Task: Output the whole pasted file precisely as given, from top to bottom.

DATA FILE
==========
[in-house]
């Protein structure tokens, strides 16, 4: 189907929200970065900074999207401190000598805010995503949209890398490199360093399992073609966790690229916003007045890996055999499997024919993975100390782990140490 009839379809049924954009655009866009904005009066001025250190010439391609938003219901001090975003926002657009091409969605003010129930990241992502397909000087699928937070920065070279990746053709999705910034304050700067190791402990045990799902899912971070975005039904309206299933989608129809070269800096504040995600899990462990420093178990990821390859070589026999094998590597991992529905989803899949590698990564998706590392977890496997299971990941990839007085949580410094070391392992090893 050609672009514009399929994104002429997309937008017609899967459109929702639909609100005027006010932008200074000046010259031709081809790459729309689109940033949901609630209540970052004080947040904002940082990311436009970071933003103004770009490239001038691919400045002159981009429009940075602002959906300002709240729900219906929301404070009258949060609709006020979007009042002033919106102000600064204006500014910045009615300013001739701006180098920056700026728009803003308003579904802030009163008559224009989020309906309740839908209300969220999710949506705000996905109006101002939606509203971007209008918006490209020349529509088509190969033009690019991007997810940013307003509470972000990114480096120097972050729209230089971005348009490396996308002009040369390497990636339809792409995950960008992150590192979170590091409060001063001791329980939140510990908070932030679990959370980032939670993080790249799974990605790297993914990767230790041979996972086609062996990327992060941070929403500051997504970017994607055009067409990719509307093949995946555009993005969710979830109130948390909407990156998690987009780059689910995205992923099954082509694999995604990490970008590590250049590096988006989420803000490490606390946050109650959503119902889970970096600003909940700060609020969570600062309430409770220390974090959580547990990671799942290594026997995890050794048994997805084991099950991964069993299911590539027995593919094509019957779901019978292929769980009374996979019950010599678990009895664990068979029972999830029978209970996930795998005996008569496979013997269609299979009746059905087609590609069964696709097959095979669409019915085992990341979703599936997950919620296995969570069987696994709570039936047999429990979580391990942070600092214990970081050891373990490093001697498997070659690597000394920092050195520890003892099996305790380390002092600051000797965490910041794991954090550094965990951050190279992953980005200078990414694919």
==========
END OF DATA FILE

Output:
[in-house]
């Protein structure tokens, strides 16, 4: 189907929200970065900074999207401190000598805010995503949209890398490199360093399992073609966790690229916003007045890996055999499997024919993975100390782990140490 009839379809049924954009655009866009904005009066001025250190010439391609938003219901001090975003926002657009091409969605003010129930990241992502397909000087699928937070920065070279990746053709999705910034304050700067190791402990045990799902899912971070975005039904309206299933989608129809070269800096504040995600899990462990420093178990990821390859070589026999094998590597991992529905989803899949590698990564998706590392977890496997299971990941990839007085949580410094070391392992090893 050609672009514009399929994104002429997309937008017609899967459109929702639909609100005027006010932008200074000046010259031709081809790459729309689109940033949901609630209540970052004080947040904002940082990311436009970071933003103004770009490239001038691919400045002159981009429009940075602002959906300002709240729900219906929301404070009258949060609709006020979007009042002033919106102000600064204006500014910045009615300013001739701006180098920056700026728009803003308003579904802030009163008559224009989020309906309740839908209300969220999710949506705000996905109006101002939606509203971007209008918006490209020349529509088509190969033009690019991007997810940013307003509470972000990114480096120097972050729209230089971005348009490396996308002009040369390497990636339809792409995950960008992150590192979170590091409060001063001791329980939140510990908070932030679990959370980032939670993080790249799974990605790297993914990767230790041979996972086609062996990327992060941070929403500051997504970017994607055009067409990719509307093949995946555009993005969710979830109130948390909407990156998690987009780059689910995205992923099954082509694999995604990490970008590590250049590096988006989420803000490490606390946050109650959503119902889970970096600003909940700060609020969570600062309430409770220390974090959580547990990671799942290594026997995890050794048994997805084991099950991964069993299911590539027995593919094509019957779901019978292929769980009374996979019950010599678990009895664990068979029972999830029978209970996930795998005996008569496979013997269609299979009746059905087609590609069964696709097959095979669409019915085992990341979703599936997950919620296995969570069987696994709570039936047999429990979580391990942070600092214990970081050891373990490093001697498997070659690597000394920092050195520890003892099996305790380390002092600051000797965490910041794991954090550094965990951050190279992953980005200078990414694919």